Multidisciplinary approaches is also encouraged in help shaping innovation of the future. Political dimensions of forming new multidisciplinary partnerships to solve the so-called societal Grand Challenges is presented in the Innovation Union and in the European Framework Programme, the Horizon 2020 [8] operational overlay. Innovation across disciplines is considered the pivotal foresight of the creation of new products, systems and processes to the benefit for societies growth and wellbeing. Regional examples such as Biopeople and industry-academia initiatives in translational medicine such as in Denmark provide the evidence of the successful endavour of multidisciplinary innovation and facilitation of the paradigm shift.


Main article: Interdisciplinarity

Interdisciplinary knowledge is the knowledge extensions that exist between or beyond existing academic disciplines or professions. The new knowledge may be claimed by members of none, one, both, or an emerging new academic discipline or profession.

An interdisciplinary community or project is made up of people from multiple disciplines and professions who are engaged in creating and applying new knowledge as they work together as equal stakeholders in addressing a common challenge. The key question is what new knowledge (of an academic discipline nature), which is outside the existing disciplines, is required to address the challenge. Aspects of the challenge cannot be addressed easily with existing distributed knowledge, and new knowledge becomes a primary subgoal of addressing the common challenge. The nature of the challenge, either its scale or complexity, requires that many people have interactional expertise to improve their efficiency working across multiple disciplines as well as within the new interdisciplinary area. An interdisciplinary person is a person with degrees from one or more academic disciplines with additional interactional expertise in one or more additional academic disciplines, and new knowledge that is claimed by more than one discipline. Over time, interdisciplinary work can lead to an increase or a decrease in the number of academic disciplines.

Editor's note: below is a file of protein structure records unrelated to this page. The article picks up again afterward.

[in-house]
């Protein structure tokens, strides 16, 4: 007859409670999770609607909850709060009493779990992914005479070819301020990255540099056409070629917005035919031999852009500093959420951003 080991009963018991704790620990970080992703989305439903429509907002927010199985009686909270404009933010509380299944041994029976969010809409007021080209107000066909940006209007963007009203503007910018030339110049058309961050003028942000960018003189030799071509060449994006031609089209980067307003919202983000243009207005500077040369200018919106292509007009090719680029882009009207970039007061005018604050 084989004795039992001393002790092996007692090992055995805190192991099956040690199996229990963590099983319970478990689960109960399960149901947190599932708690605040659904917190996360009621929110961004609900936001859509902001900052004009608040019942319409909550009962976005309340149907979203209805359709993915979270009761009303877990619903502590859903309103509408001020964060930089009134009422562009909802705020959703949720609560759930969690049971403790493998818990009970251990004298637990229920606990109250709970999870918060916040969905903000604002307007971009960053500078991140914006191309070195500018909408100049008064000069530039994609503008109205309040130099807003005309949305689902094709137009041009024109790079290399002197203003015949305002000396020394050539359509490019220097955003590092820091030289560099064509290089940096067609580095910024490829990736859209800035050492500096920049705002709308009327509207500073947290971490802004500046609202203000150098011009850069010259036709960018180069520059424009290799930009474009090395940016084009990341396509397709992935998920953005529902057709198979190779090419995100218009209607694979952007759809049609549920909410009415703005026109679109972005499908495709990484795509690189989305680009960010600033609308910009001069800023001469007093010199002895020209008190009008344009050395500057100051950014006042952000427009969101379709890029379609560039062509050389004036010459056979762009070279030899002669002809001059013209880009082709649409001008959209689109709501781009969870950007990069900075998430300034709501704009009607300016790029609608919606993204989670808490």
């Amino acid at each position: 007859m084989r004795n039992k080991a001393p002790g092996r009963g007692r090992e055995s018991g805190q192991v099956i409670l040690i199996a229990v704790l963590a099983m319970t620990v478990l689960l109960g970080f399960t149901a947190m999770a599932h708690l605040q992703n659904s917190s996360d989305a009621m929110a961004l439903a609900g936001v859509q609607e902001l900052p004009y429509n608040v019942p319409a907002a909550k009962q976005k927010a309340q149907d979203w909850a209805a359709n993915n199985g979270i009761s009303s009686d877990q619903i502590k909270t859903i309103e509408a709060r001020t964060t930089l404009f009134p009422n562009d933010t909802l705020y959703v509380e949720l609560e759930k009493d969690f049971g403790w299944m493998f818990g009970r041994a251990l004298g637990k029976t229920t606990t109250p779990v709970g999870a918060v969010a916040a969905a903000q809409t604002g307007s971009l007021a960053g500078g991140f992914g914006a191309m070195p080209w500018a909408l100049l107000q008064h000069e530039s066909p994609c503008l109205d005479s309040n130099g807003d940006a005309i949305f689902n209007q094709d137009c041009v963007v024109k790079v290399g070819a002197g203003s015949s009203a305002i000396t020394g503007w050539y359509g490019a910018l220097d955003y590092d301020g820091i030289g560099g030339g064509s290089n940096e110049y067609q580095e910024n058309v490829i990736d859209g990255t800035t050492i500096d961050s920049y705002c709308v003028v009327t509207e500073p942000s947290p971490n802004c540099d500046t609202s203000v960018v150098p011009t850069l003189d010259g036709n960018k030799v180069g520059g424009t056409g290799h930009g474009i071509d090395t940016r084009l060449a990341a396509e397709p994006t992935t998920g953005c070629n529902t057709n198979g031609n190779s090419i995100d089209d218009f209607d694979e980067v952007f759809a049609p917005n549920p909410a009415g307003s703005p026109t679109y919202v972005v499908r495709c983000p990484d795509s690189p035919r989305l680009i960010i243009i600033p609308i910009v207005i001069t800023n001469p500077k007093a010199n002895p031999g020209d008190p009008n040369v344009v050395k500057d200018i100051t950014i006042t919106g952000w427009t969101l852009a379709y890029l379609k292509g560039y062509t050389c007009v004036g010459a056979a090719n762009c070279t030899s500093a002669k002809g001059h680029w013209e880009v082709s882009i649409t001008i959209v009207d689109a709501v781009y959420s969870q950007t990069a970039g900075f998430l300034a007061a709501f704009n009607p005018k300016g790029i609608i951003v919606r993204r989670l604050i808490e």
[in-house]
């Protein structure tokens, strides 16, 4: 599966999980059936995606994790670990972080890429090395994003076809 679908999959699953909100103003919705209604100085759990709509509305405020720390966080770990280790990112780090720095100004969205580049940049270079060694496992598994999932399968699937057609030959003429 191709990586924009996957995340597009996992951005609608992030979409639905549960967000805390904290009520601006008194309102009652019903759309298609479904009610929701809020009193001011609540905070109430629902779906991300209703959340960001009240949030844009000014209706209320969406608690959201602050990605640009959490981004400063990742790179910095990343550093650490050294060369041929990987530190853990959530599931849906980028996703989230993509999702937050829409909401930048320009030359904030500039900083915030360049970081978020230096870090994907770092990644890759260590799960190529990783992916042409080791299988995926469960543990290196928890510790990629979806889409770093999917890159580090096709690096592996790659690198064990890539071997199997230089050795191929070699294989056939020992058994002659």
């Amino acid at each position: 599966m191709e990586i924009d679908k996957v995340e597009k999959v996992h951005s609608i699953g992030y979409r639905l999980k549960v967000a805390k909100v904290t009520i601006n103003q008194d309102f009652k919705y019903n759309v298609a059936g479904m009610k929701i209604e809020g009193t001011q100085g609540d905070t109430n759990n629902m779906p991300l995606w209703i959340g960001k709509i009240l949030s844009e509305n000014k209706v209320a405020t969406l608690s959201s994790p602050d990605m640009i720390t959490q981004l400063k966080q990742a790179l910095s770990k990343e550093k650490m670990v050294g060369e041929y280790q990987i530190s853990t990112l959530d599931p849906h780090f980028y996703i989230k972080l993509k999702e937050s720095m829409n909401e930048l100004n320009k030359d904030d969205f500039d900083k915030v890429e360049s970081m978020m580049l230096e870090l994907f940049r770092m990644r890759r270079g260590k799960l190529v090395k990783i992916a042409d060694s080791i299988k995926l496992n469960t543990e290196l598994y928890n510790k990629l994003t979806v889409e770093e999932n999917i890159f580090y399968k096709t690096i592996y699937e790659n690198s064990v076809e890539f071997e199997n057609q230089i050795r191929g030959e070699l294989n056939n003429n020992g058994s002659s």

Main article: Transdisciplinarity

In practice, transdisciplinary can be thought of as the union of all interdisciplinary efforts. While interdisciplinary teams may be creating new knowledge that lies between several existing disciplines, a transdisciplinary team is more holistic and seeks to relate all disciplines into a coherent whole.


Cross-disciplinary knowledge is that which explains aspects of one discipline in terms of another. Common examples of cross-disciplinary approaches are studies of the physics of music or the politics of literature.


In the interdisciplinary courses, some new terms are used, that there is no consensus on their meaning and their difference with the mentioned terms, such as intra-disciplinary, pluridisciplinary, hyperdisciplinary, meta-disciplinary and integrated. [9][10]

Bibliometric studies of disciplines

Bibliometrics can be used to map several issues in relation to disciplines, for example the flow of ideas within and among disciplines (Lindholm-Romantschuk, 1998) [11] or the existence of specific national traditions within disciplines.[12]


  • R. Fagin, J. Y. Halpern, Y. Moses, and M. Y. Vardi. Reasoning about Knowledge, The MIT Press, 1995. ISBN 0-262-56200-6
  • A. Abbott. The System of Professions: An Essay on the Division of Expert Labor, University of Chicago Press, 1988. ISBN 978-0-226-00069-5
  • Augsburg, Tanya. (2005), Becoming Interdisciplinary: An Introduction to Interdisciplinary Studies.

Further reading

Association for Integrative Studies

Dogan, Mattei & Pahre, R. (1990). The fate of formal disciplines: from coherence to dispersion. In Creative marginality: innovation at the intersections of social sciences. Boulder, CO: Westview. pp. 85–113.

Dullemeijer, P. (1980). Dividing biology into disciplines: Chaos or multiformity? Journal Acta Biotheoretica, 29(2), 87-93.

Gibbons, M.; Limoges, C.; Nowotny, H.; Schwartzman,S.; Scott, P. & Trow, M. (1994). The new production of knowledge: the dynamics of science and research in contemporary societies. London: Sage.

Golinski, Jan (1998/2005). Making natural knowledge. Constructivis, and the history of science. New York: Cambridge University Press. Chapter 2: Identity and discipline. Part II: The disciplinary mold (pp. 66–78).

Hicks, Diana (2004). The four literatures of social science. IN: Handbook of Quantitative Science and Technology Research: The Use of Publication and Patent Statistics in Studies of S&T Systems. Ed. Henk Moed. Dordrecht: Kluwer Academic.